In the non-prepublished Patent Application EP-94 20 24 66.2 (PHN 14.978) a description is given of a reflector lamp of the type mentioned in the opening paragraph, in which the seal of the envelope is arranged in the neck, in a ceramic body, to reduce the temperature of said seal during operation of the lamp.

The non-prepublished Patent Application EP-94 20 2459.7 (PHN 14.966) describes a reflector lamp in which the concave, light beam-forming portion constitutes the body of revolution of a tilted branch of a parabola on which axial, fiat lanes are superposed.

The non-prepublished Patent Application EP-94 20 06 14.9 (PHN 14.762) describes a reflector lamp in which the concave, light beam-forming portion is a paraboloid near to its top, which merges into a body of revolution of a tilted branch of a parabola. The focal points of both portions are at some distance from each other. The light source is supported by the current conductors.

SUMMARY OF THE INVENTION

It is an object of the invention to provide an electric reflector lamp of the type described in the opening paragraph, which is of a simple construction and which enables the light source to be aligned as well as volatile substances to escape from the reflector body.

In accordance with the invention, this object is achieved by the fact that the plate bears against the projection with a side facing the light source, the seal is secured in the neck by mean of cement which is provided on a side of the plate facing away from the light source, which cement leaves a passage, along the seal, to the light beam-forming portion.

The use of cement to secure the seal makes it possible to fix the light source in a predetermined place, because the cement fixes the seal in the position obtained after alignment. The plate forms a stop for the cement, which has a relatively low viscosity when it is provided. Said plate makes it possible to bridge the distance between the seal and the neck with cement and, thus, to fix the seal, although the cement touches only a relatively short axial portion of the seal. By virtue thereof, it can be prevented that the cement flows tangentially around the seal. To provide the seal and the neck circumferentially with cement, it would be necessary to apply the cement in a measured amount at various points on the seal. A favorable effect of said incomplete circumferential tangential flow is, however, that an open passage to the light beam-forming portion of the reflector body is preserved. Volatile substances from the cement and, if applicable, from an adhesive used to secure the cover to the reflector body can be expelled during operation of the lamp, partly as a result of the excess pressure in the reflector body caused by the warmup of the gas. This enables attack on the reflective portion of the body to be counteracted.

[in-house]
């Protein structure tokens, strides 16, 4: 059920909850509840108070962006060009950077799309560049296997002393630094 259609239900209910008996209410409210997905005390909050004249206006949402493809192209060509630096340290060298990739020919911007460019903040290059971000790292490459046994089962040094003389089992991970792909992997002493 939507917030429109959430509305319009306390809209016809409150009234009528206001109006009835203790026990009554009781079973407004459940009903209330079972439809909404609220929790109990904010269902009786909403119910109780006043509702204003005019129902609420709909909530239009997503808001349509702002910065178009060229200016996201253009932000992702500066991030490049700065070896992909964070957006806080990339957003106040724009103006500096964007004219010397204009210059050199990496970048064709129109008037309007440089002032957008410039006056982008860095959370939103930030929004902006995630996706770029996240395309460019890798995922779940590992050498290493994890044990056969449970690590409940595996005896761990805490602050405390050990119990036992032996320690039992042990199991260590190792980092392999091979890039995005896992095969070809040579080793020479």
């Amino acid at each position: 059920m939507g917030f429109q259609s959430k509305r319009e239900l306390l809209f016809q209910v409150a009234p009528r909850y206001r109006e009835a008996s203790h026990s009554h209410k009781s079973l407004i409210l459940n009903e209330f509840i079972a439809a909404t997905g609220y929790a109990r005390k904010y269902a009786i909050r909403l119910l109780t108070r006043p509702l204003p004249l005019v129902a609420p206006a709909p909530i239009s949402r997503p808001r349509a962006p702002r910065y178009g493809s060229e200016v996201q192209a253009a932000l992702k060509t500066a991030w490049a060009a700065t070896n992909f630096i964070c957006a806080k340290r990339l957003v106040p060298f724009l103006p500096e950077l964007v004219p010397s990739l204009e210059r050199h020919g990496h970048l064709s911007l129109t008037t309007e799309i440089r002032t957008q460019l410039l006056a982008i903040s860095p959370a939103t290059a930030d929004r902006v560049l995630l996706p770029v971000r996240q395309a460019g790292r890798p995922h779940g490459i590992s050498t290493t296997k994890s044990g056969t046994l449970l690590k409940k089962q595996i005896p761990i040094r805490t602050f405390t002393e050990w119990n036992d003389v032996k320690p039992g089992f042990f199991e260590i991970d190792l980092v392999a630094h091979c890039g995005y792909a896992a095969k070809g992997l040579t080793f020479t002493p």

The plate can be made of glass or a ceramic material. The lamp can be assembled more easily if the plate is made of metal and comprises tags which are directed towards the lamp cap and which press against the seal. The envelope and the plate can then be handled as a unit, thereby avoiding the risk that the plate loses its position on the seal. As regards the fixation of the light source, these tags are of little importance.

The reproducibility of the position of the plate on the seal is favorably influenced if the projection is positioned between two tags. The projection then forms a stop for the plate itself and not only for a tag at the plate. The reproducibility is further favorably affected by the presence of a second projection opposite the first projection.

Favorably, the projection or projections extending in the axial direction of the reflector body are positioned on the seal so that the plate in the assembled lamp is surrounded, at least substantially, by the lamp cap. Should the cement mass attack the reflection portion of the reflector body, so that the reflective power is partly lost in some areas, emission of light in said areas cannot take place, and said attack will not be observed.